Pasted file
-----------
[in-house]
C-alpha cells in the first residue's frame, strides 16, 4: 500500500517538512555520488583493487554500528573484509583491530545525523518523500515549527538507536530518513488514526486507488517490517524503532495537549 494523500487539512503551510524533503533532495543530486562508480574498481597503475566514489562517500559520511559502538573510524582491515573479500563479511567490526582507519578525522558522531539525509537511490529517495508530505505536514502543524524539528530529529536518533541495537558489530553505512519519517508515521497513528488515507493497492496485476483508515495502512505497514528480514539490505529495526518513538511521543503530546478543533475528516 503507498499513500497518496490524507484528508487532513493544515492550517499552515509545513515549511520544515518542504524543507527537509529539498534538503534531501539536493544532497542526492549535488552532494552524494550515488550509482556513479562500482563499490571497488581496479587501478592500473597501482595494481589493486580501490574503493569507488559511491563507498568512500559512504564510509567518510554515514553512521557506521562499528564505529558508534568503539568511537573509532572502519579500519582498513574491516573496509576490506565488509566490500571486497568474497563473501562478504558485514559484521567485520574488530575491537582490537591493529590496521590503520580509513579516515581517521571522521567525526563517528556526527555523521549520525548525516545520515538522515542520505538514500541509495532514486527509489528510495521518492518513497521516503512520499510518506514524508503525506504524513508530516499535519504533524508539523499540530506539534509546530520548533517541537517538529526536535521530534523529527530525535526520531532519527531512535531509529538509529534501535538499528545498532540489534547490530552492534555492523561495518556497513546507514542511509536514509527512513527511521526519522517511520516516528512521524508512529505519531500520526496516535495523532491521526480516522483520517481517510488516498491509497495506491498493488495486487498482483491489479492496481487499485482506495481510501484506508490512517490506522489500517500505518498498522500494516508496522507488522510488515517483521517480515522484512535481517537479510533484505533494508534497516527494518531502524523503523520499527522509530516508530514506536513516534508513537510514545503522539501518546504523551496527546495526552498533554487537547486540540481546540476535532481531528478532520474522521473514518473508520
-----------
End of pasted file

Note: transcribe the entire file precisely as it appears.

[in-house]
C-alpha cells in the first residue's frame, strides 16, 4: 500500500517538512555520488583493487554500528573484509583491530545525523518523500515549527538507536530518513488514526486507488517490517524503532495537549 494523500487539512503551510524533503533532495543530486562508480574498481597503475566514489562517500559520511559502538573510524582491515573479500563479511567490526582507519578525522558522531539525509537511490529517495508530505505536514502543524524539528530529529536518533541495537558489530553505512519519517508515521497513528488515507493497492496485476483508515495502512505497514528480514539490505529495526518513538511521543503530546478543533475528516 503507498499513500497518496490524507484528508487532513493544515492550517499552515509545513515549511520544515518542504524543507527537509529539498534538503534531501539536493544532497542526492549535488552532494552524494550515488550509482556513479562500482563499490571497488581496479587501478592500473597501482595494481589493486580501490574503493569507488559511491563507498568512500559512504564510509567518510554515514553512521557506521562499528564505529558508534568503539568511537573509532572502519579500519582498513574491516573496509576490506565488509566490500571486497568474497563473501562478504558485514559484521567485520574488530575491537582490537591493529590496521590503520580509513579516515581517521571522521567525526563517528556526527555523521549520525548525516545520515538522515542520505538514500541509495532514486527509489528510495521518492518513497521516503512520499510518506514524508503525506504524513508530516499535519504533524508539523499540530506539534509546530520548533517541537517538529526536535521530534523529527530525535526520531532519527531512535531509529538509529534501535538499528545498532540489534547490530552492534555492523561495518556497513546507514542511509536514509527512513527511521526519522517511520516516528512521524508512529505519531500520526496516535495523532491521526480516522483520517481517510488516498491509497495506491498493488495486487498482483491489479492496481487499485482506495481510501484506508490512517490506522489500517500505518498498522500494516508496522507488522510488515517483521517480515522484512535481517537479510533484505533494508534497516527494518531502524523503523520499527522509530516508530514506536513516534508513537510514545503522539501518546504523551496527546495526552498533554487537547486540540481546540476535532481531528478532520474522521473514518473508520